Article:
Mao Neng and her husband Prak Bon spend their energy on chicken farming, an endeavor that suits the family quite well. Like an estimated 40,000 Cambodians, Prak Bon lost a limb to a landmine in 1984 during his second stint of service as a soldier during the civil war that plagued Cambodia through the 1970s and 1980s. He was 23 at the time, already married and expecting his first child. The injury kept him in a military hospital in Phnom Penh for an entire year, and plunged him into misery. “After I lost a leg I was about to commit suicide, but I decided if I end my life it would be difficult for my child,” he said. “But there would be a lot of difficulties ahead, and maybe I would cause those difficulties for my family. I worried.” The depression continued for three years, until the pain subsided and Prak Bon mastered walking with the use of a cane.

Mao Neng, her husband Prak Bon and their daughter Brak Syenech work together to fatten chickens.

Employers in Cambodia are usually reluctant to hire amputees, and for many years the couple worried and struggled to provide for their three children by selling coconuts and making do with a small military stipend. In 2016 the family joined a Heifer-supported self-help group and Prak Bon signed on to become a chicken fattener in a community-wide value chain that begins with egg hatchers, continues with fattening and ends with a local chicken processor, who then distributes the ready-to-cook birds to markets both local and in the capital. Prak Bon built his airy, screened-in chicken house himself.

Mao Neng helps, too, by growing and chopping chiya and mixing it into a special fodder that fattens chickens quickly. With the right diet, a hatchling can be ready for market in four months instead of the usual five to six, she said. The business is growing enough that they’ve called their daughter home from her office job Phnom Penh to help them with their growing chicken business.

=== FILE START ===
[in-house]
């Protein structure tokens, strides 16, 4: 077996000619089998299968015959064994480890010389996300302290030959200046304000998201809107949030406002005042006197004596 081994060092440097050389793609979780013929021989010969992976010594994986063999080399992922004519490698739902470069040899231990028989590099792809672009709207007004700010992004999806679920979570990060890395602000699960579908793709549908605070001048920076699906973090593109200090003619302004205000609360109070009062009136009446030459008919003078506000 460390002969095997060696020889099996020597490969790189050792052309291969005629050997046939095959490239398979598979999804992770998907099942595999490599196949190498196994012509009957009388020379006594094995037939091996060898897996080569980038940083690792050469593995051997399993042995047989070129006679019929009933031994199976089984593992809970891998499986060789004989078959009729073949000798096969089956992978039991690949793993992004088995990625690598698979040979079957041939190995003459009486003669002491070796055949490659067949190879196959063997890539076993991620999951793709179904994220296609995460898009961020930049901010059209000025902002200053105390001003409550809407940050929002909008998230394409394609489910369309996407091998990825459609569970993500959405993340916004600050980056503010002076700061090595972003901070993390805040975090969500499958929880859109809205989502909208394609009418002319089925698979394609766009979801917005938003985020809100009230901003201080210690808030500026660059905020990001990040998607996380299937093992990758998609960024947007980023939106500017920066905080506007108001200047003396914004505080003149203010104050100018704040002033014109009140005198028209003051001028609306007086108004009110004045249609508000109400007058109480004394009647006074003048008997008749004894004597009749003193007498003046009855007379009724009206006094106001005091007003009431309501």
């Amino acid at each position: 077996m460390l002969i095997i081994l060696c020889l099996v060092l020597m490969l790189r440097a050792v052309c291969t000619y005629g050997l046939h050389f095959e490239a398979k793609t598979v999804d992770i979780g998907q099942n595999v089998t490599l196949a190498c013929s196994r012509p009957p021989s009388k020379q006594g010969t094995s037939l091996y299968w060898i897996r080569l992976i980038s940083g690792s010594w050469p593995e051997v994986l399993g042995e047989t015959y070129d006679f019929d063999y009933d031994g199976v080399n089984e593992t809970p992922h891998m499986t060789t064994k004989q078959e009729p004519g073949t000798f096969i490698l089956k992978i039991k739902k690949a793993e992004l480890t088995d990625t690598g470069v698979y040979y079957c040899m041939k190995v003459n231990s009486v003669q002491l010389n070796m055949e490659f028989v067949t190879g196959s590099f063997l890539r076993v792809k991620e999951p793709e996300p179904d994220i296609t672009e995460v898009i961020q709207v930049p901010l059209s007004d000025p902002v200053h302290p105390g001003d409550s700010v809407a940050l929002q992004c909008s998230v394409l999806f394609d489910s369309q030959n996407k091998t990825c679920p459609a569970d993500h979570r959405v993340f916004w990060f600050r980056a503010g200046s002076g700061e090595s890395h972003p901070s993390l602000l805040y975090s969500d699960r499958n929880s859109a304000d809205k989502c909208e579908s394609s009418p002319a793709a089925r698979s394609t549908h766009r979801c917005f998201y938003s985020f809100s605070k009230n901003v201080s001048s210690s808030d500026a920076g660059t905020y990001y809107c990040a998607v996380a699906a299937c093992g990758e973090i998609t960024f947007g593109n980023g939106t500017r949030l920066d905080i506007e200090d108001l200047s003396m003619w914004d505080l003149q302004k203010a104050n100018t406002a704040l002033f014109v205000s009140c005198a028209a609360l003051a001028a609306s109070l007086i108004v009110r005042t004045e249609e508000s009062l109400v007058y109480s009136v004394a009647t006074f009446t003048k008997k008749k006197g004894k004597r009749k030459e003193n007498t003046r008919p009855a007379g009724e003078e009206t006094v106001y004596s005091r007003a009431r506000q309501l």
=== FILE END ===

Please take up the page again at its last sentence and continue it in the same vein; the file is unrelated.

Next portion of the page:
Moving on Up in Kampong Chhnang

It took a lot of time and convincing for Rith Chantha to convince her husband that he should support her plans to raise vegetables, pigs and chickens. The family of five was living in a thatch-roofed wooden home not much larger than a lawnmower shed, raised up on stilts with a smelly pen of pigs underneath, when Rita Chith signed on with a Heifer project that would supply piglets and training. At the time, patching motorbike and bicycle tires was the family’s only source of cash. “If we had a meal in the morning, we would not have one in the afternoon or evening,” Rith Chantha remembered.

Husband Sun Sitaol was reluctant to change. Like so many men in their rural community in the Kampong Chhnang province, he was tangled in a cycle of drinking, family neglect and domestic violence. He wasn’t interested in going to farmer trainings, and he didn’t want his wife to go either.

“I convinced him by saying that if you do the training, you get a free piglet,” Rith Chantha said. Still, he was nervous. What if the three gifted piglets died? Would they be on the hook to replace them? He also worried about the time his wife was spending away from home at her group savings meetings. Shouldn’t she be home, cooking and sewing? “It was tense in the household,” she said. Still, she put her efforts into fattening the three piglets she’d gotten and organizing other women in the group savings meetings.